Monday, December 14, 2009

The IMF crisis of 1997 - a brief history

originally posted elsewhere

The International Monetary Fund (IMF) is essentially the world's loan shark working to stabilize international exchange rates and provide temporary financial relief.

It actually reminds me of that Korean monthly lottery that some older women play: Everyone donates something like 50$ every month to a pot and a random name is drawn until all names have been drawn. Whoever's name is drawn gets everyone's money for that month. I mean, technically, no one wins or loses anything - the money is just shuffled around indefinitely - but it seems like you win the lottery for that month.

The IMF works kind of like this (read: not at all like this) but just make all participants spread throughout the world, level out the exchange rate, and make the pot available for those who only really need it on a temporary basis. So instead of winning the lottery, it's more like a handout in times of need. You repay the pot by getting back on your feet and get back to contributing to the group as a whole. The idea is that if all participating country's economies are doing well, it reciprocates down the road by improving everyone's economy (Keynesian economics).

Let me tell you, this sounds like a treehouse club that I want to be apart of. So why is this worldwide organization share it's name with one of the worst economic disasters since the Great Depression? Moreso, why haven't most Americans ever heard of it?

All countries who are members of the United Nations participate in the IMF with the exception of few countries including North Korea and Cuba. That still leaves 185 contributing countries working together for over 60 years. It also works by a weight system (much like the U.S. House of Representatives). The higher the quota, the higher voting power a particular country has. For example:
  • United States - 17.09% of the total quota
  • Japan - 6.13% of the total quota
  • United Kingdom - 4.94% of the total quota
  • South Korea - 1.35% of the total quota
Let's set the stage for the 1997 crisis: Confidence in the Thai baht dropped during the summer of 1997 and the resulting scare reminds me of something that happened in WoW. Indonesia, Malaysia, and South Korea eventually followed suite. However, Bangkok didn't share the sole responsibility for the problem as other East Asian countries were borrowing funds to invest locally without exactly paying back what they borrowed. On top of that, the projects and investments chosen weren't exactly cash cows which further devalued the local currency. This rapid drop in value of baht affected the ringgit which in turn affected the rupiah which in turn affected the won. Ever read If You Give A Mouse A Cookie...? In this case it stemmed from poor management from governments and ever worse advice from the IMF. opps. Isn't there like a reset button?

So where does Korea fit in during the 1997 crisis? After Korea suffered from this hit in the collective wallet of millions, it was in dire need for help - and like the Ultimate Warrior coming down the ramp to enter the ring - the IMF popped in and gave Korea a 57 billion dollar loaner. Crisis contained. The countries highlighted below were most affected. Wikipedia is great, isn't it?
Countries Affected by 1997 crisis
So to answer one of first questions posed, the main reason why most Americans didn't pay attention was for four main reasons
  1. we were still a little freaked out over Dolly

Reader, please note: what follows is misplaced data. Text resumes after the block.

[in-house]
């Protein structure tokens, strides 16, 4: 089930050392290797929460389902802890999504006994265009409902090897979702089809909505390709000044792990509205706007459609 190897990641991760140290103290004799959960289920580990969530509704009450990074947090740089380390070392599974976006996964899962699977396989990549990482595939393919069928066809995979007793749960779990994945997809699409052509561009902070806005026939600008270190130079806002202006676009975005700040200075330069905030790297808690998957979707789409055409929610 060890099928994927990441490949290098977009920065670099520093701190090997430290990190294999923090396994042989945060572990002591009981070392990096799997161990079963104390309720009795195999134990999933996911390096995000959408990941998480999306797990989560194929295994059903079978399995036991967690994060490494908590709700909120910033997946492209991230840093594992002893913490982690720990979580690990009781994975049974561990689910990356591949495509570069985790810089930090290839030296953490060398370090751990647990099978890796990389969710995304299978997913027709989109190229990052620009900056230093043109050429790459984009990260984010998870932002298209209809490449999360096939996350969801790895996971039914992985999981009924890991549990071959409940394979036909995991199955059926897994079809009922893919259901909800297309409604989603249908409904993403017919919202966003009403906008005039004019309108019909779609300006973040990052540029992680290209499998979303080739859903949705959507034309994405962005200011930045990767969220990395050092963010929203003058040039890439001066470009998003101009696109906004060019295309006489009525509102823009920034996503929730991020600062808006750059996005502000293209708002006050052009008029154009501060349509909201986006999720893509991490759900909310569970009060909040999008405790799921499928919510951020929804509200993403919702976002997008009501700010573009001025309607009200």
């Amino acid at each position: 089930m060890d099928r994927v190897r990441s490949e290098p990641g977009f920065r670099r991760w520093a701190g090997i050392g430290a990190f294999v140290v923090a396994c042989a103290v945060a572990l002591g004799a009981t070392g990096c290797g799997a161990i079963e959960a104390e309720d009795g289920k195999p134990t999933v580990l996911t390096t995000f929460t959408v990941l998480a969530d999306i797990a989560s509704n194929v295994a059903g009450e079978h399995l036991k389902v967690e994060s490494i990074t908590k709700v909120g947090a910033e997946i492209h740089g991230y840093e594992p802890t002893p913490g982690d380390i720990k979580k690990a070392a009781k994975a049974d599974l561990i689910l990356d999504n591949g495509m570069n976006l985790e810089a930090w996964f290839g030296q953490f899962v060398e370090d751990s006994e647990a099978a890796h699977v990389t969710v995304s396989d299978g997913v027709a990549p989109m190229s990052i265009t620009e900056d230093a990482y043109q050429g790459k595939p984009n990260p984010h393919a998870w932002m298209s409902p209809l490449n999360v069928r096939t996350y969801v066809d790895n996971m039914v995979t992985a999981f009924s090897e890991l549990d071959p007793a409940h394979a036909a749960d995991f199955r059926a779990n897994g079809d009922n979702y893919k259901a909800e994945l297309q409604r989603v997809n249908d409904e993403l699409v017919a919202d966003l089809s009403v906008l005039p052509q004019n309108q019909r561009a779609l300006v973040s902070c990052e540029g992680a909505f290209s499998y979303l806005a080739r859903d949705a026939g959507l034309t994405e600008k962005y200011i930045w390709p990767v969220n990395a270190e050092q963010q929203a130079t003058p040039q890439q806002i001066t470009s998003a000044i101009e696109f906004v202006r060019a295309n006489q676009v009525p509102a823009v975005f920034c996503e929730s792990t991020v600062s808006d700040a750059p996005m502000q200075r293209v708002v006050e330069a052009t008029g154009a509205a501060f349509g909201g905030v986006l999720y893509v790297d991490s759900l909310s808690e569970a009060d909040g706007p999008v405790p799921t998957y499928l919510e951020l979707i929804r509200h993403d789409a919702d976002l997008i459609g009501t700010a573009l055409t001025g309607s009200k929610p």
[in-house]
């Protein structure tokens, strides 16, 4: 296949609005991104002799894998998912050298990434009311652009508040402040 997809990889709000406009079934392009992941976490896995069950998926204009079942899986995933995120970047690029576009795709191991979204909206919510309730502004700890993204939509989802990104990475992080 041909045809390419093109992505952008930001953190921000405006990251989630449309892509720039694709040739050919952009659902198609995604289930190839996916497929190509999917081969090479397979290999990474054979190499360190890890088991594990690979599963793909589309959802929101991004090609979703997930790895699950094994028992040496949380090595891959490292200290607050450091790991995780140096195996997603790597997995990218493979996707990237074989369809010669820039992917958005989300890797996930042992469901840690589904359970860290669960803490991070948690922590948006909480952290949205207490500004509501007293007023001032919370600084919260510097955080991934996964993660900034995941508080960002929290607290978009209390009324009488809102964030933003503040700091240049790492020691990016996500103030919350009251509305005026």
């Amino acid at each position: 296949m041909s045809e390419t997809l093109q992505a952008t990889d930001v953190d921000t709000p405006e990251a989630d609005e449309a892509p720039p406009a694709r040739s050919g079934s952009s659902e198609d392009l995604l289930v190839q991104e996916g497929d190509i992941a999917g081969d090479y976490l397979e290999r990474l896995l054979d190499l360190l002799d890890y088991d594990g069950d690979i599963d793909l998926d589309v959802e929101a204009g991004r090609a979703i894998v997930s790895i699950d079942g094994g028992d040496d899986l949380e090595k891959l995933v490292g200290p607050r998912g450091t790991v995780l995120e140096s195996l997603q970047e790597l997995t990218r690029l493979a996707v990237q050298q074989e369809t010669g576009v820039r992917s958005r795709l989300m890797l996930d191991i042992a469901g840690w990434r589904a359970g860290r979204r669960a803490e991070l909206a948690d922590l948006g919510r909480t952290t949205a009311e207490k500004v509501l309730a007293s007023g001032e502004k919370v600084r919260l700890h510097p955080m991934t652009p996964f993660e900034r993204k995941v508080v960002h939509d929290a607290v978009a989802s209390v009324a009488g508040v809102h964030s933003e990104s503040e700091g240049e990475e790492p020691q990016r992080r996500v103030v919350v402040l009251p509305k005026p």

2. Hong Kong went back to the Chinese
  3. Titanic premiered and jumped-started teenage obsessions with Leonardo DiCaprio
  4. South Park debuted
Our minds were elsewhere - sorry.

So, why should anyone care about a currency crisis that happened 12 years ago? If anyone has ever been overseas for an extended period of time, they know first-hand that the currency conversion rate is one of the first things in their mind once they get a paycheck (second only to the quickest and cheapest route to inebriation). Typically, one can usually insta-translate Korean won (원 ₩) to United States dollars (USD $) by simply subtracting three zeros from the end. So, if a beer at that bar that we were gunning for costs 2000원, then we can insta-realize Wow, that is a two dollar beer. This understanding comes at the common knowledge that 1000원 usually means 1$. But of course this isn't always the case. In the case of the 1997 crisis, the rate was 1700원 to 1$. That's almost cutting your wallet in half. Similarly, if the won is closer to 800원 to 1$, then people entering the country with a fistful of American dollars will be losing a slight amount in the conversion. Good for the won but not so good for the dollar. As of January 4th 2009,  1 USD = 1312 원. ouch.

However, here's a situation that Americans hope to run into:

An American enters with a cash amount around, say, a few thousand dollars, converts it to won, stays for a period of time, plans to leave the country later with a comparable amount in won, converts it back to dollars before leaving to find out that the rate has changed in his/her favor. You passed "Go" so collect 200 dollars. Thank you for doing nothing. Can you believe that people do this (currency conversion) for a living?

Anyways, to wrap things up, it would be cliche of me to point out that South Korea and the rest of the world are globally linked and dependent on each other for stability. However,  it's important to hope that in the future such events like the crisis in 1997 won't go unnoticed by the rest of the world (read: USA). Sure, currency stability sounds about as fun as watching paint dry but it does affect more of us than we like to admit. Here's to a future of prosperity!



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